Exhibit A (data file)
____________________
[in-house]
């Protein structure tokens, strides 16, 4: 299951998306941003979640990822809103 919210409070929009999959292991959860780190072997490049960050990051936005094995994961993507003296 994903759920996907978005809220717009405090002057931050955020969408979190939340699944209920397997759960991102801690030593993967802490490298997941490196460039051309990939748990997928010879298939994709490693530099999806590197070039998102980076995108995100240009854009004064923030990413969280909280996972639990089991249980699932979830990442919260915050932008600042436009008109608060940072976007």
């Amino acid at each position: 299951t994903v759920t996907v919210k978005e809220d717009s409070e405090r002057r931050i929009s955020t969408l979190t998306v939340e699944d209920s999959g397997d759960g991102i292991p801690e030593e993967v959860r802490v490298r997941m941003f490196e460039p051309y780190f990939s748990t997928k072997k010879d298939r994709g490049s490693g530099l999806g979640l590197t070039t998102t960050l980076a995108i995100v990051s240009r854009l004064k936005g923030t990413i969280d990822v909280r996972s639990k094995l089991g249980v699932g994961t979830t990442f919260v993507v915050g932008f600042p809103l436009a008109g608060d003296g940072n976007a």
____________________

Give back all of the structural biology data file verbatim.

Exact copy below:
[in-house]
């Protein structure tokens, strides 16, 4: 299951998306941003979640990822809103 919210409070929009999959292991959860780190072997490049960050990051936005094995994961993507003296 994903759920996907978005809220717009405090002057931050955020969408979190939340699944209920397997759960991102801690030593993967802490490298997941490196460039051309990939748990997928010879298939994709490693530099999806590197070039998102980076995108995100240009854009004064923030990413969280909280996972639990089991249980699932979830990442919260915050932008600042436009008109608060940072976007």
């Amino acid at each position: 299951t994903v759920t996907v919210k978005e809220d717009s409070e405090r002057r931050i929009s955020t969408l979190t998306v939340e699944d209920s999959g397997d759960g991102i292991p801690e030593e993967v959860r802490v490298r997941m941003f490196e460039p051309y780190f990939s748990t997928k072997k010879d298939r994709g490049s490693g530099l999806g979640l590197t070039t998102t960050l980076a995108i995100v990051s240009r854009l004064k936005g923030t990413i969280d990822v909280r996972s639990k094995l089991g249980v699932g994961t979830t990442f919260v993507v915050g932008f600042p809103l436009a008109g608060d003296g940072n976007a």